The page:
as the number of implementations and bugs increases.  Worse, the set
   of tweaks necessary for wide interoperability can be difficult to
   discover.

   Consequently, new implementations can be restricted to niche uses,
   where the problems arising from interoperability issues can be more
   closely managed.  However, restricting new implementations into
   limited deployments risks causing forks in the protocol.  If
   implementations do not interoperate, little prevents those
   implementations from diverging more over time.

   This has a negative impact on the ecosystem of a protocol.  New
   implementations are important in ensuring the continued viability of
   a protocol.  New protocol implementations are also more likely to be
   developed for new and diverse use cases and often are the origin of
   features and capabilities that can be of benefit to existing users.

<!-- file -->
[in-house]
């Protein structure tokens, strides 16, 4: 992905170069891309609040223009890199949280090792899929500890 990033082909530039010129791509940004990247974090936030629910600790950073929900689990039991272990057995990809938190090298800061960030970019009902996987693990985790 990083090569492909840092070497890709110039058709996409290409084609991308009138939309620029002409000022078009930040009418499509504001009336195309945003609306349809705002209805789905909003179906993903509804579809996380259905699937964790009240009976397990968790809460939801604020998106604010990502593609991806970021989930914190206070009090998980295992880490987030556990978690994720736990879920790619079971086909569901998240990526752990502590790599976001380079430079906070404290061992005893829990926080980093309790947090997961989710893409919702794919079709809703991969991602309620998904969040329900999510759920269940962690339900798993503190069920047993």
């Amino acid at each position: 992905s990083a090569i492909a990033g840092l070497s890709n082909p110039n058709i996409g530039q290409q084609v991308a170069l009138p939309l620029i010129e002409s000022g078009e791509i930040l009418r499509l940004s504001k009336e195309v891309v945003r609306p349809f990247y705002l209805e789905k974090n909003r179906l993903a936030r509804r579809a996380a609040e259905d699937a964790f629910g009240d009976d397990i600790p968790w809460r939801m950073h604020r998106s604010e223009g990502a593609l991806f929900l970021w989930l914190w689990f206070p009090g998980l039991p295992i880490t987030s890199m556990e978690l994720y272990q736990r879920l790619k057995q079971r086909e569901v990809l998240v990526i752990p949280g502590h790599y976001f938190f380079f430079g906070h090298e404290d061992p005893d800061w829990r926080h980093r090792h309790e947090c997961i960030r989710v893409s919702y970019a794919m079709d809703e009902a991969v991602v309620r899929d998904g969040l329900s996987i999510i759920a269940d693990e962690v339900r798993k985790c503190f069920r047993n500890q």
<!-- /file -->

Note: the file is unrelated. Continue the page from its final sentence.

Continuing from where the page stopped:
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   The need to work around interoperability problems also reduces the
   ability of established implementations to change.  An accumulation of
   mitigations for interoperability issues makes implementations more
   difficult to maintain and can constrain extensibility (see also
   [USE-IT]).

   Sometimes what appear to be interoperability problems are symptomatic
   of issues in protocol design.  A community that is willing to make
   changes to the protocol, by revising or extending it, makes the
   protocol better in the process.  Applying the robustness principle
   instead conceals problems, making it harder, or even impossible, to
   fix them later.

5.  Active Protocol Maintenance

   The robustness principle can be highly effective in safeguarding
   against flaws in the implementation of a protocol by peers.
   Especially when a specification remains unchanged for an extended
   period of time, the inclination to be tolerant accumulates over time.
   Indeed, when faced with divergent interpretations of an immutable
   specification, the best way for an implementation to remain